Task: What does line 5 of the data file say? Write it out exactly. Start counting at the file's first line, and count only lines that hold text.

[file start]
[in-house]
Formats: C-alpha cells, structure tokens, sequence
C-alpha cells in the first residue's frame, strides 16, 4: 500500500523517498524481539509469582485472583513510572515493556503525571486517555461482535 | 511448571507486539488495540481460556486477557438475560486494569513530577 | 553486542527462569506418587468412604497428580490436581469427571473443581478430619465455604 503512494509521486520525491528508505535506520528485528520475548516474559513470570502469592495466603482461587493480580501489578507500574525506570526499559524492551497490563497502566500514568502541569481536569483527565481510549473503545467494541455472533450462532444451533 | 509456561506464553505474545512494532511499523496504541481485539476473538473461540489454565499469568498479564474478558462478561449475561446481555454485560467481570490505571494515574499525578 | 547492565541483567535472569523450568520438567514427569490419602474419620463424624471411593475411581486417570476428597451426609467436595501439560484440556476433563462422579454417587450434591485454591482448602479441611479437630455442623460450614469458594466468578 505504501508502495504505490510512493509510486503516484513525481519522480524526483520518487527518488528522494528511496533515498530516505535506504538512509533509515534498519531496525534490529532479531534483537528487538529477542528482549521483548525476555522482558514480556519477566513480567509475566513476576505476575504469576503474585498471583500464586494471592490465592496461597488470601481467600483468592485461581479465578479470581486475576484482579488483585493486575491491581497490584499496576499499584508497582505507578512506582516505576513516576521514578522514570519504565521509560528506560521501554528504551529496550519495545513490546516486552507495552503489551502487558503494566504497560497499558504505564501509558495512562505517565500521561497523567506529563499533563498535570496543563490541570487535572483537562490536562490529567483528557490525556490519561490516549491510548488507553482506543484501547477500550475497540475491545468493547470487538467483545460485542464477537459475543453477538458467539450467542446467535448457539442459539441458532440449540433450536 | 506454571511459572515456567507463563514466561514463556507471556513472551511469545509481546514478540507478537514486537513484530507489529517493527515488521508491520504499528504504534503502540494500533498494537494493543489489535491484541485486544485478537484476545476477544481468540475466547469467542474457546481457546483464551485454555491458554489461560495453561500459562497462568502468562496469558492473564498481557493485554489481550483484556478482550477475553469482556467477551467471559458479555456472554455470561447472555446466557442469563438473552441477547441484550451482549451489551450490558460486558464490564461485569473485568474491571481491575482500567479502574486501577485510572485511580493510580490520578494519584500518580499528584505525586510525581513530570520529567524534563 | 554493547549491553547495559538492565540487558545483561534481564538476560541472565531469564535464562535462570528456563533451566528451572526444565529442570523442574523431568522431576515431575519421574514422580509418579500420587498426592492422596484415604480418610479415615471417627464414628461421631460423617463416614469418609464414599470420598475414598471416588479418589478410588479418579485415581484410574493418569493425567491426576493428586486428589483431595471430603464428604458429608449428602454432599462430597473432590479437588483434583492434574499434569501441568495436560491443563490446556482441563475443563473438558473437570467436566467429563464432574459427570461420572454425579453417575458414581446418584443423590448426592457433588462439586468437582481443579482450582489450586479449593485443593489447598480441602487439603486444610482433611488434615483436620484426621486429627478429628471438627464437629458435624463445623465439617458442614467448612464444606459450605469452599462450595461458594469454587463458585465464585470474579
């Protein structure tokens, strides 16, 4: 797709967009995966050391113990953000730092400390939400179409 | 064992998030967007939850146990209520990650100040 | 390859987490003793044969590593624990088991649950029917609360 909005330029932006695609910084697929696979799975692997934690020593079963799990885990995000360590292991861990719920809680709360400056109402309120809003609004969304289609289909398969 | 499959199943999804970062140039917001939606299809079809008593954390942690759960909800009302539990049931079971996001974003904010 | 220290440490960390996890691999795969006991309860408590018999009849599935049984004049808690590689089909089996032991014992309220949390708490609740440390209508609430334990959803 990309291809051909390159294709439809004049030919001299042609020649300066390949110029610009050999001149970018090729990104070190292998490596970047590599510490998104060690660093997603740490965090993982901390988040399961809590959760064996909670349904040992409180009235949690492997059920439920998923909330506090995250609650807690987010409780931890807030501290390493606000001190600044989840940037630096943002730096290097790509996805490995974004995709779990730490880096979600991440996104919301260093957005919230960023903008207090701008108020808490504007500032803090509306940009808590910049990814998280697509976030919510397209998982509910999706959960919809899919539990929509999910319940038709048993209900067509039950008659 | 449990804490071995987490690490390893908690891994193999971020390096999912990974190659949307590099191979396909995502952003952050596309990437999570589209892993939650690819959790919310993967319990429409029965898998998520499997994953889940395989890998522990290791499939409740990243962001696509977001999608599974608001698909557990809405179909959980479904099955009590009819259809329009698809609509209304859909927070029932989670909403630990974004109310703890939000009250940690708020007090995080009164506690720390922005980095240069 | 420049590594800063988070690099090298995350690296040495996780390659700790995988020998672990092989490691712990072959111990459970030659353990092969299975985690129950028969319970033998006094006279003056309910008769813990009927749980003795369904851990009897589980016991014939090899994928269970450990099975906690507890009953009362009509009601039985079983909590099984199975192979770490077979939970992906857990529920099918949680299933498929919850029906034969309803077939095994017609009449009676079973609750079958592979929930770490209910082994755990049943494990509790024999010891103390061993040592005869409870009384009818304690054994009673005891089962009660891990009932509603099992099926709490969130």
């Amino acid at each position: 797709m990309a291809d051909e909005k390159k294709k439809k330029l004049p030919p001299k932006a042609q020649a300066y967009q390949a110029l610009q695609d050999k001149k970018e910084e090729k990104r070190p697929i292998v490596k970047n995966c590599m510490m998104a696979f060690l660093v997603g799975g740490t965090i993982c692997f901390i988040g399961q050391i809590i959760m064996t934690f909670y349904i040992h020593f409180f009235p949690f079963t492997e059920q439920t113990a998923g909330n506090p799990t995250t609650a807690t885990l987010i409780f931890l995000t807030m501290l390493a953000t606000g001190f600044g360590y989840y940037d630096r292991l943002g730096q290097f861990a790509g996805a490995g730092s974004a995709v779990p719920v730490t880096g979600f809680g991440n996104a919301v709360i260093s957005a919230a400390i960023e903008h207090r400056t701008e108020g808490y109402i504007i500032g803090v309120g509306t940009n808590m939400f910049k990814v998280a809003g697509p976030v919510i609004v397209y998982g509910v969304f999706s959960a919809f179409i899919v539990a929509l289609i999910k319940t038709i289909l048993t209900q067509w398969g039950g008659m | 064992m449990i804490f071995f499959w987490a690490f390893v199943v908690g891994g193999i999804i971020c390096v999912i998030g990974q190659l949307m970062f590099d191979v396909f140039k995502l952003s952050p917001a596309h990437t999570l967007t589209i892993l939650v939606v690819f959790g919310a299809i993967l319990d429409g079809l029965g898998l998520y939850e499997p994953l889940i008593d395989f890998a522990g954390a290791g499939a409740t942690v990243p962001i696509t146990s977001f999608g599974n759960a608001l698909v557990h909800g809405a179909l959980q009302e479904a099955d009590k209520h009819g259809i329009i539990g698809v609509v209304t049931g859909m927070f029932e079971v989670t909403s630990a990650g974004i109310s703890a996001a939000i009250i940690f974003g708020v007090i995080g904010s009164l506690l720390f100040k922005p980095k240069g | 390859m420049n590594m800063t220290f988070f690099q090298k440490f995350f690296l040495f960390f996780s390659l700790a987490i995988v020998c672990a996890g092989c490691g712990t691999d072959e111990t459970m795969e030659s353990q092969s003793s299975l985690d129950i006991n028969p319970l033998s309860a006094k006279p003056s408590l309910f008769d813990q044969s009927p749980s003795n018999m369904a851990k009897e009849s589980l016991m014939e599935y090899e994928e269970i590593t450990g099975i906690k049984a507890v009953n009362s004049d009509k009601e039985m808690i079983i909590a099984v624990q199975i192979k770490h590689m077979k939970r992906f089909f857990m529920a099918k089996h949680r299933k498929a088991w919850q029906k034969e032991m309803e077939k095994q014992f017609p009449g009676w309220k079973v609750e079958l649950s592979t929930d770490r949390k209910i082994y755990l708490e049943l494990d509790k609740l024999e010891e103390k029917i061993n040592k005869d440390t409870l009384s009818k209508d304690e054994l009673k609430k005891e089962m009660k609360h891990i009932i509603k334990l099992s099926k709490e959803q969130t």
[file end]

């Amino acid at each position: 797709m990309a291809d051909e909005k390159k294709k439809k330029l004049p030919p001299k932006a042609q020649a300066y967009q390949a110029l610009q695609d050999k001149k970018e910084e090729k990104r070190p697929i292998v490596k970047n995966c590599m510490m998104a696979f060690l660093v997603g799975g740490t965090i993982c692997f901390i988040g399961q050391i809590i959760m064996t934690f909670y349904i040992h020593f409180f009235p949690f079963t492997e059920q439920t113990a998923g909330n506090p799990t995250t609650a807690t885990l987010i409780f931890l995000t807030m501290l390493a953000t606000g001190f600044g360590y989840y940037d630096r292991l943002g730096q290097f861990a790509g996805a490995g730092s974004a995709v779990p719920v730490t880096g979600f809680g991440n996104a919301v709360i260093s957005a919230a400390i960023e903008h207090r400056t701008e108020g808490y109402i504007i500032g803090v309120g509306t940009n808590m939400f910049k990814v998280a809003g697509p976030v919510i609004v397209y998982g509910v969304f999706s959960a919809f179409i899919v539990a929509l289609i999910k319940t038709i289909l048993t209900q067509w398969g039950g008659m | 064992m449990i804490f071995f499959w987490a690490f390893v199943v908690g891994g193999i999804i971020c390096v999912i998030g990974q190659l949307m970062f590099d191979v396909f140039k995502l952003s952050p917001a596309h990437t999570l967007t589209i892993l939650v939606v690819f959790g919310a299809i993967l319990d429409g079809l029965g898998l998520y939850e499997p994953l889940i008593d395989f890998a522990g954390a290791g499939a409740t942690v990243p962001i696509t146990s977001f999608g599974n759960a608001l698909v557990h909800g809405a179909l959980q009302e479904a099955d009590k209520h009819g259809i329009i539990g698809v609509v209304t049931g859909m927070f029932e079971v989670t909403s630990a990650g974004i109310s703890a996001a939000i009250i940690f974003g708020v007090i995080g904010s009164l506690l720390f100040k922005p980095k240069g | 390859m420049n590594m800063t220290f988070f690099q090298k440490f995350f690296l040495f960390f996780s390659l700790a987490i995988v020998c672990a996890g092989c490691g712990t691999d072959e111990t459970m795969e030659s353990q092969s003793s299975l985690d129950i006991n028969p319970l033998s309860a006094k006279p003056s408590l309910f008769d813990q044969s009927p749980s003795n018999m369904a851990k009897e009849s589980l016991m014939e599935y090899e994928e269970i590593t450990g099975i906690k049984a507890v009953n009362s004049d009509k009601e039985m808690i079983i909590a099984v624990q199975i192979k770490h590689m077979k939970r992906f089909f857990m529920a099918k089996h949680r299933k498929a088991w919850q029906k034969e032991m309803e077939k095994q014992f017609p009449g009676w309220k079973v609750e079958l649950s592979t929930d770490r949390k209910i082994y755990l708490e049943l494990d509790k609740l024999e010891e103390k029917i061993n040592k005869d440390t409870l009384s009818k209508d304690e054994l009673k609430k005891e089962m009660k609360h891990i009932i509603k334990l099992s099926k709490e959803q969130t």